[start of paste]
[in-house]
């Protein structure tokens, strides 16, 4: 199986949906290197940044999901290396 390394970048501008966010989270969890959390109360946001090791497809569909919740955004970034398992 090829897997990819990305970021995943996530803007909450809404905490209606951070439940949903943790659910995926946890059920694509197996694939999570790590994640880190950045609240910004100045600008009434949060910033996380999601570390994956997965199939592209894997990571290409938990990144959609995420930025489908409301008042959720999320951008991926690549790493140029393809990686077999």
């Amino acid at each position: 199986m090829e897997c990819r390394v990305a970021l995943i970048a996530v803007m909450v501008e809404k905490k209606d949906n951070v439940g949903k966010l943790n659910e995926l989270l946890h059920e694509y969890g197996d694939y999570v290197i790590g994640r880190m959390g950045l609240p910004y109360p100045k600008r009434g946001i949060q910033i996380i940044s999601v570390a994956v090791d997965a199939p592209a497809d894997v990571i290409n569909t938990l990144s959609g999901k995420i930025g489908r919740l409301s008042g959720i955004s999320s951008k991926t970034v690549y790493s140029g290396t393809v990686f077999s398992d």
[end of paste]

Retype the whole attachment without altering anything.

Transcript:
[in-house]
């Protein structure tokens, strides 16, 4: 199986949906290197940044999901290396 390394970048501008966010989270969890959390109360946001090791497809569909919740955004970034398992 090829897997990819990305970021995943996530803007909450809404905490209606951070439940949903943790659910995926946890059920694509197996694939999570790590994640880190950045609240910004100045600008009434949060910033996380999601570390994956997965199939592209894997990571290409938990990144959609995420930025489908409301008042959720999320951008991926690549790493140029393809990686077999």
């Amino acid at each position: 199986m090829e897997c990819r390394v990305a970021l995943i970048a996530v803007m909450v501008e809404k905490k209606d949906n951070v439940g949903k966010l943790n659910e995926l989270l946890h059920e694509y969890g197996d694939y999570v290197i790590g994640r880190m959390g950045l609240p910004y109360p100045k600008r009434g946001i949060q910033i996380i940044s999601v570390a994956v090791d997965a199939p592209a497809d894997v990571i290409n569909t938990l990144s959609g999901k995420i930025g489908r919740l409301s008042g959720i955004s999320s951008k991926t970034v690549y790493s140029g290396t393809v990686f077999s398992d």